As for comments, AC GTAW is old school aluminum with a unbalanced wave, 50% duty cycle @150 amps means you're still welding pretty steady with 1/8" rods, and as far as things go, it'll never blow a circuit board.
                  I'd say you got a deal.


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                  • #10
                    Assuming the manual link MasterKwan provided is correct for this machine (and it certainly seems to be), there isn't even a plug to hook an on/off switch to because there is no circuitry in the machine to turn on and off other than the main power and the HF; no weld control relays like Helga has. The only plug on the front is for a remote HF on/off switch. This is really a muscled--up Thunderbolt in a bigger package with HF added for scratch start TIG. I would expect it to be a great stick machine, but not one with any capability at all for remote control of weld current. Still think it was a smokin' deal for $200. You could still TIG with it but it won't be easy, and you'd have to hack together a relay-operated valve for control of the gas.

                    While I was typing, Noel suggested a foot pedal on the on/off contactor. Unfortunately, this machine has no on/off contactor; only a main power switch. I suppose you could put a contactor in the primary circuit, but I'd want to put some snubbers around the transformer if you were switching the primary on and off while welding. Not an approach I would recommend. A normal foot pedal has the weld current at min or zero before turning the contactor on and off. e = -L di/dt, and the voltage spikes could get pretty large. That formula describes the process that allows an old Kettering ignition system to generate 15,000 volts from a 6v battery in an old car. While admittedly the turns ratio on the welder transformer is nowhere near that in an old car coil, the same basic principle applies. If it was my transformer, I wouldn't try it. Just my thoughts....someone here may have gotten away with it just fine....ya never know.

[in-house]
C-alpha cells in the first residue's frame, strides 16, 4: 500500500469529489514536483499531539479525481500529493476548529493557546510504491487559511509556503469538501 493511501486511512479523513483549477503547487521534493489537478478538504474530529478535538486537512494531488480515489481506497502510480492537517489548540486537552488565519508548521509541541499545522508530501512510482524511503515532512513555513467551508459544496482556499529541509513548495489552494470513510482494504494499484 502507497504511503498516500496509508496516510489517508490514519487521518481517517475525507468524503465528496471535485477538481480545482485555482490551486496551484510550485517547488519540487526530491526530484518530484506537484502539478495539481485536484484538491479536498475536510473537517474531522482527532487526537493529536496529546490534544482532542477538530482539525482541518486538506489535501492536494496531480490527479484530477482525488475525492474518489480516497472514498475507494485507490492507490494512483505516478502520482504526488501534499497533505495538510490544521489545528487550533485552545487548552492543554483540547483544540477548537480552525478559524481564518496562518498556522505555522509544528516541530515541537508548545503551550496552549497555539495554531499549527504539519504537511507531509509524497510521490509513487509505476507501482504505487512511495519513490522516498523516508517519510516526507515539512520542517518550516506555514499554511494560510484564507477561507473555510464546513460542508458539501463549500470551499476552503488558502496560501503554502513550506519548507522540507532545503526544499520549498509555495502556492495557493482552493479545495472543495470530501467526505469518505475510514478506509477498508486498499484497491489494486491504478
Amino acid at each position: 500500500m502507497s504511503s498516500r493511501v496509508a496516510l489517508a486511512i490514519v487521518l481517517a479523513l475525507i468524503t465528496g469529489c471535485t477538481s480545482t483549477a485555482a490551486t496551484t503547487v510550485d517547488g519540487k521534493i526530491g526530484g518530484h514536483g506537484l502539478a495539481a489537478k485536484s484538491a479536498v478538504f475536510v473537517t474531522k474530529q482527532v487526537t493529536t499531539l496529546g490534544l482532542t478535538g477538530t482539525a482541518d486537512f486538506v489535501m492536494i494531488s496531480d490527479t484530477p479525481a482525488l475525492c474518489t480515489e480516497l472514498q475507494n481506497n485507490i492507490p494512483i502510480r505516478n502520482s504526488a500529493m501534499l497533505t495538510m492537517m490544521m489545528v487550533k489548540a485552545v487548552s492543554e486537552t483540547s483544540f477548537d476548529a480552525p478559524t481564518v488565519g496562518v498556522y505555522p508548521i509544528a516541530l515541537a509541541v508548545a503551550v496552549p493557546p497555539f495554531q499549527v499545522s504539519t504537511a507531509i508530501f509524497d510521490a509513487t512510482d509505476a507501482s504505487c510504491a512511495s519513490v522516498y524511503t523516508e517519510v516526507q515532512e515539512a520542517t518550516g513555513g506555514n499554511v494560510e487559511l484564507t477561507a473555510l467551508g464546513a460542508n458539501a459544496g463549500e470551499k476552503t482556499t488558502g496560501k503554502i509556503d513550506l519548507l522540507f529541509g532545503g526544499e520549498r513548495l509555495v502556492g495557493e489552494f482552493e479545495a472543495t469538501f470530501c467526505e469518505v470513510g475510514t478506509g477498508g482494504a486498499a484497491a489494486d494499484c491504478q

Last edited by Aeronca41; 09-10-2018, 04:48 PM.

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                    • #11
                      Originally posted by Aeronca41 View Post
                      Agree. The wiring diagram shows no way to hook up a foot pedal. Current is controlled by a movable shunt like a Thunderbolt. Short of haywiring a stepper motor to the shunt drive